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ACLU sues city school district and state over teacher layoffs

February 24, 2010 | 12:09 pm

The American Civil Liberties Union and other groups filed a lawsuit Wednesday on behalf of students at three of the city's worst-performing middle schools. The suit claims those students were denied their legal rights to an education and aims to prevent the Los Angeles Unified School District from laying off more teachers. 

The last round of L.A. Unified teacher firings led to chaotic conditions on some campuses that made learning nearly impossible, especially at Samuel Gompers, Edwin Markham and John H. Liechty middle schools, according to a complaint filed by the ACLU, Public Counsel and Morrison & Foerster. Between half and three-quarters of the teachers at those campuses were laid off last year, according to the class-action lawsuit filed in L.A. County Superior Court.

Because of a steep budget deficit, L.A. Unified officials issued thousands of layoff notices last year and are expected to order more this year. Citing state law, school districts typically dismiss teachers on the basis of seniority during budgetary shortfalls.

The cuts were especially devastating to Gompers, Markham and Liechty because administrators had recruited younger instructors who wanted to teach in the inner city. When those teachers were dismissed, they were often replaced by instructors who did not want to work in tough, urban schools, the suit alleges.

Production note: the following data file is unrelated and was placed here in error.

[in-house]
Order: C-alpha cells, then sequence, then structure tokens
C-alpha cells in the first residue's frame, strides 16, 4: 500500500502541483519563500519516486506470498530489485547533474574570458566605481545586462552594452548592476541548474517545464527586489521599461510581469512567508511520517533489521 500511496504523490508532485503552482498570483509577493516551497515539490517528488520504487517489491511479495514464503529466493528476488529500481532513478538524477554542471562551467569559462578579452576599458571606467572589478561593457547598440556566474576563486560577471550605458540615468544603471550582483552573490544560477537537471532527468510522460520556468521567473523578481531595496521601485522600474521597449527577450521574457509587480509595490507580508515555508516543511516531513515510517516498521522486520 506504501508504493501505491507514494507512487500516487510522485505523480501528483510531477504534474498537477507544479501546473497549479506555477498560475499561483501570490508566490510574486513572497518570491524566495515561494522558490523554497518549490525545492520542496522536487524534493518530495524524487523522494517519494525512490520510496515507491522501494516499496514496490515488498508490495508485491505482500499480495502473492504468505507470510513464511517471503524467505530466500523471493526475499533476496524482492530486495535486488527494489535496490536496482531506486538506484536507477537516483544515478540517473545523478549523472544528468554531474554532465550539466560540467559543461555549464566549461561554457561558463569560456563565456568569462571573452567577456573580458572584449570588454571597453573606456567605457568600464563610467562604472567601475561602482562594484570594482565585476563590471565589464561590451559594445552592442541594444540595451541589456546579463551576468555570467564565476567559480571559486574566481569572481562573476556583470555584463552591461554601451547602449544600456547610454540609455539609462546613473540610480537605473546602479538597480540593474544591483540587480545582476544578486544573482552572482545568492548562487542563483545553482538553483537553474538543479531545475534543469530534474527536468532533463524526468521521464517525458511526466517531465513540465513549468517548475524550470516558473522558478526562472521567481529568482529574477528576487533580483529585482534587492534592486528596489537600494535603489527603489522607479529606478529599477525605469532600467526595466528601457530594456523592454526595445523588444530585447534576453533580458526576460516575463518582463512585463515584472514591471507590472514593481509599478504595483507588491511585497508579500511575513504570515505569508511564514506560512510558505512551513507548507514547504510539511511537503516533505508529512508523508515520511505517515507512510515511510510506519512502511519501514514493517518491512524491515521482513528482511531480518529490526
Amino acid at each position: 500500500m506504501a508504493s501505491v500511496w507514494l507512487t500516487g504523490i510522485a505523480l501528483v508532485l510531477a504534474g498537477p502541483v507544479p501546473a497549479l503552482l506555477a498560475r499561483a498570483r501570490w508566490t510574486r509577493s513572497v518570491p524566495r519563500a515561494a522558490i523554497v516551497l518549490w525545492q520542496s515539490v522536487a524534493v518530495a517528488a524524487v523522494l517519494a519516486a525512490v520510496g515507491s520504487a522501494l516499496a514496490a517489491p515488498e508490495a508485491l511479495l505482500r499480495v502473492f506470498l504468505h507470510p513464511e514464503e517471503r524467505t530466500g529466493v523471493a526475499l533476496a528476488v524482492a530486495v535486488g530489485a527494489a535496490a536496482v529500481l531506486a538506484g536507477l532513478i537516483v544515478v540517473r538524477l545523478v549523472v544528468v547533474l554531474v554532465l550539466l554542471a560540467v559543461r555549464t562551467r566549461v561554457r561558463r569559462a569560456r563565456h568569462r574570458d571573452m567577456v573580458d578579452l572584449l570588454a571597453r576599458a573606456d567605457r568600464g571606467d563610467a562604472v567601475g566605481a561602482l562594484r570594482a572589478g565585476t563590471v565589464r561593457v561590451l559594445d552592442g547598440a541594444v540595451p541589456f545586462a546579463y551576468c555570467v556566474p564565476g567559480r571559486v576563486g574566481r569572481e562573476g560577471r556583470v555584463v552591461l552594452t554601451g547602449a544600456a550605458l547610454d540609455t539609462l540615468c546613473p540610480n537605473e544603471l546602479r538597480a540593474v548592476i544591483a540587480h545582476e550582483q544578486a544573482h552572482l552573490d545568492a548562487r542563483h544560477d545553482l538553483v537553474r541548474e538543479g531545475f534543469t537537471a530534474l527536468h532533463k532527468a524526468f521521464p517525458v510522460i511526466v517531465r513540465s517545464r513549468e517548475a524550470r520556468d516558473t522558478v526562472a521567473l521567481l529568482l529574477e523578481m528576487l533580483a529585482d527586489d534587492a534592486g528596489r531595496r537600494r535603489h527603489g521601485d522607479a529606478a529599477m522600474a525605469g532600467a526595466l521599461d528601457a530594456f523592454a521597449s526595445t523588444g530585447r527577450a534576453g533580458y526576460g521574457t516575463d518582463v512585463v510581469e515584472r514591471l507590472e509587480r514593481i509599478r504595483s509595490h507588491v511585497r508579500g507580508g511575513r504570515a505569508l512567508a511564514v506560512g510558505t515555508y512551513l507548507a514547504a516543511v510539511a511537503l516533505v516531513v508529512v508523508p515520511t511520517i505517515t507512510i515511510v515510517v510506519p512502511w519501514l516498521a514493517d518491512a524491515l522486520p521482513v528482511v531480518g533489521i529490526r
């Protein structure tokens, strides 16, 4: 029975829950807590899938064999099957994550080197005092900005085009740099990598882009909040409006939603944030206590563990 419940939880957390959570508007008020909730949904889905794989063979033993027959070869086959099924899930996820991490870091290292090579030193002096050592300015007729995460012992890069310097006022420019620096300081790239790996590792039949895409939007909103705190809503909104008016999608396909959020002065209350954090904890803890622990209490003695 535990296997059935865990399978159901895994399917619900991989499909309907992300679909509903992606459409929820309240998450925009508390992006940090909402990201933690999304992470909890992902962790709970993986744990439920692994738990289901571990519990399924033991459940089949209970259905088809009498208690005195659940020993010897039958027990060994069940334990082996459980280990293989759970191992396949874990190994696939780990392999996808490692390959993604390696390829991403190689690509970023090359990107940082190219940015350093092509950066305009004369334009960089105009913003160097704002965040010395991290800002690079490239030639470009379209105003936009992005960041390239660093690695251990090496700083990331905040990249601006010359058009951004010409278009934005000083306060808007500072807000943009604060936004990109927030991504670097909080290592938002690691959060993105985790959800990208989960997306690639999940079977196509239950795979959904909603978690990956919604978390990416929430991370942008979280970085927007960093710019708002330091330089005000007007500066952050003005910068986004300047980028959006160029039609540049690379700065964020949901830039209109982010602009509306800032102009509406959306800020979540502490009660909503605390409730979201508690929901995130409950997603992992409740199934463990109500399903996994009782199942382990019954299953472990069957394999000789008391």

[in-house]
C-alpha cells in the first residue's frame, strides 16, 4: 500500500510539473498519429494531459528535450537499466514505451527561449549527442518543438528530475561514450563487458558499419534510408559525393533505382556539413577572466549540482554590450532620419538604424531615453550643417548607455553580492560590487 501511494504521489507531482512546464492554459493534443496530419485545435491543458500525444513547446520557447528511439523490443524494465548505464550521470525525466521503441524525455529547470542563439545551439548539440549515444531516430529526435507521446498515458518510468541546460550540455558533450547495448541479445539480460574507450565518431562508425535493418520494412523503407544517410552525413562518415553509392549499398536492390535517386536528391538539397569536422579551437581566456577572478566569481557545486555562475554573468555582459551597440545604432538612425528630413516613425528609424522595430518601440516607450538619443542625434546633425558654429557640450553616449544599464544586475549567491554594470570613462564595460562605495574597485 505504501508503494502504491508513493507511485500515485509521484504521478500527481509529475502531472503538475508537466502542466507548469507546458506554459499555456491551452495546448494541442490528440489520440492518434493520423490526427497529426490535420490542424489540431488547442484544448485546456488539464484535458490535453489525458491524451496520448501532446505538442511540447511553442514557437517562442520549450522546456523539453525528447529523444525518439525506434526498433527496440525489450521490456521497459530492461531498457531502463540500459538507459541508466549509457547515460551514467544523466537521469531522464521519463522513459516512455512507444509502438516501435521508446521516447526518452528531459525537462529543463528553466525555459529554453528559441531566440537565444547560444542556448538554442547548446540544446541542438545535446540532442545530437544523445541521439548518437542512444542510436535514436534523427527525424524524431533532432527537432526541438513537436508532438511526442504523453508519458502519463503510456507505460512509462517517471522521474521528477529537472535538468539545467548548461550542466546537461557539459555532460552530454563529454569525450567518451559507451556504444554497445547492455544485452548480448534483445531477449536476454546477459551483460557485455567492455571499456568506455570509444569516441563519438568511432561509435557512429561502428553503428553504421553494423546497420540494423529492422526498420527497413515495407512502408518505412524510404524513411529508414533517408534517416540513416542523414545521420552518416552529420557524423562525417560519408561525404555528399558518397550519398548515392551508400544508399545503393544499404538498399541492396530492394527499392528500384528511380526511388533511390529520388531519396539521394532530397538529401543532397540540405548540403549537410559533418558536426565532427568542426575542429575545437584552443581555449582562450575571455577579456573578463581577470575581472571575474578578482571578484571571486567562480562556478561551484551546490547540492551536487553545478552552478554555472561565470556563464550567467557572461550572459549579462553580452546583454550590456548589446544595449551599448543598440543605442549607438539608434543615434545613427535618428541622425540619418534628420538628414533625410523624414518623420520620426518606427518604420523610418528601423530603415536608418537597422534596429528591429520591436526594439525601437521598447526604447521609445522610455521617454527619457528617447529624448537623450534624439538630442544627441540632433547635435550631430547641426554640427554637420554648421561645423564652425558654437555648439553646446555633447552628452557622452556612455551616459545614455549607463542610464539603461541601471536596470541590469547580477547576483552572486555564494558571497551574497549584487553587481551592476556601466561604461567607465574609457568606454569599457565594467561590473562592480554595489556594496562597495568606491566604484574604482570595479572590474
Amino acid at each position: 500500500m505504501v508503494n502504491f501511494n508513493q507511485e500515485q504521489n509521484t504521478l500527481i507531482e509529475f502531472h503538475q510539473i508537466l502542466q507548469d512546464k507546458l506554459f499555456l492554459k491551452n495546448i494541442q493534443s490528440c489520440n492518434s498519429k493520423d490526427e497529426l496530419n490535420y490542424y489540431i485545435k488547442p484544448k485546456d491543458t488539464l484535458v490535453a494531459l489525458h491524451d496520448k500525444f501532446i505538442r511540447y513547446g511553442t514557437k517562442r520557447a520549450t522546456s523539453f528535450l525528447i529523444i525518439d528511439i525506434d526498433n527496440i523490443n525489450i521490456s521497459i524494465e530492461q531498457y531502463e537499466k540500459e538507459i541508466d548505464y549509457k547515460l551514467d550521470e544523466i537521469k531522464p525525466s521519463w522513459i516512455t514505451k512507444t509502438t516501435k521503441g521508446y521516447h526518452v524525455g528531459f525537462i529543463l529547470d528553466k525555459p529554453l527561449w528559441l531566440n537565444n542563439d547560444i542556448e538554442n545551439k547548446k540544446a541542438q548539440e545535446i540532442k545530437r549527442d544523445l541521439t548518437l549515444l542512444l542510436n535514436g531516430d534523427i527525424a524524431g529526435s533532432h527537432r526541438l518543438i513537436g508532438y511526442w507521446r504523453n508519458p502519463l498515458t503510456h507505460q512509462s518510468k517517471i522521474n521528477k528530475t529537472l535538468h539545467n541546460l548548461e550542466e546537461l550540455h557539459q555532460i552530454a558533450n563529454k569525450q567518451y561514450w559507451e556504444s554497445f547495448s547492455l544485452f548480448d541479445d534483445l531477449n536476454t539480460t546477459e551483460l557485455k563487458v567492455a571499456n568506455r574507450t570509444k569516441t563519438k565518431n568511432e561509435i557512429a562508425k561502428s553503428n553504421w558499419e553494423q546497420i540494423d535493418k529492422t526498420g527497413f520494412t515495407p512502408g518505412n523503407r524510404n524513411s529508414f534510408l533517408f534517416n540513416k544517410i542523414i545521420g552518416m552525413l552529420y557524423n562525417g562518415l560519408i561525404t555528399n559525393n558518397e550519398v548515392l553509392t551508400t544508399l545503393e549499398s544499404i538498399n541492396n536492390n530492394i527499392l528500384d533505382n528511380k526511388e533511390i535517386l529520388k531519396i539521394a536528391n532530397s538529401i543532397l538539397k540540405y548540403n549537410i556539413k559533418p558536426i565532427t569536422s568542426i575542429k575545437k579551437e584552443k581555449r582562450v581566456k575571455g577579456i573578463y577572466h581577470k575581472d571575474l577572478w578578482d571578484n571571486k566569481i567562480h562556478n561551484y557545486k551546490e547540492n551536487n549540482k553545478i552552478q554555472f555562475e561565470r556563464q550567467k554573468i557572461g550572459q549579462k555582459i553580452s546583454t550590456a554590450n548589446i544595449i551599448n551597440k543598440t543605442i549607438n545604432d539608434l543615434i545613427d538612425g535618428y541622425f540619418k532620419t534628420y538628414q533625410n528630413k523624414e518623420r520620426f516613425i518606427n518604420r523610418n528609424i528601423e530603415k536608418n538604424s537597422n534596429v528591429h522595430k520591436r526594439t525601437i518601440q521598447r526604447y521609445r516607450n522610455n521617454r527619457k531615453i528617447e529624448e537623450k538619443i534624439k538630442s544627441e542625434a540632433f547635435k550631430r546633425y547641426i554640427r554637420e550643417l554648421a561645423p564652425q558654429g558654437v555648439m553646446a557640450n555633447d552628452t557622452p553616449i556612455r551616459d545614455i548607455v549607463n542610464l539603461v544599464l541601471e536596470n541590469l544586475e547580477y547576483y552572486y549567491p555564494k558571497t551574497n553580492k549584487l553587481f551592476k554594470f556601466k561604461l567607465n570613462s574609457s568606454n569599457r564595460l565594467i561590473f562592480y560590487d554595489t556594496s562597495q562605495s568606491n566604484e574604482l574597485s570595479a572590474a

Many positions were also difficult to fill, so schools turned to substitutes, according to the lawsuit. Some of those teachers allowed the classes to turn chaotic or were unfamiliar with the subject matter. Several substitutes allegedly gave every student a "C" grade because they didn't know the material well enough to grade students.

Teachers at the schools also say that layoffs have led to wasted money. Kirti Baranwal, a seventh-grade teacher at Gompers, said she and three other teachers started a reading program last year. But the other two teachers were laid off, and Baranwal said she had to retrain new staff this year.

"It's a waste of time and money, and it leads to instability for the kids," she said.

Students at Gompers, Markham and Liechty do not have equal access to a quality education as students on other campuses, according to the suit, which also asks that no teachers be fired at the three middle school this year. L.A. Unified is facing a $640-million budget deficit, and officials have warned that teachers could be laid off. The district also has proposed furlough days and shortening the school year to close the gap.

Gompers and Markham are operated by Mayor Antonio Villaraigosa's nonprofit Partnership for Los Angeles Schools.

The lawsuit names the state of California and the school district as defendants.

-- Jason Song

Photo:   Principal Sonia Miller of Gompers Middle School talks with Elspeth Carden on her daily rounds. Liz O. Baylen / Los Angeles Times

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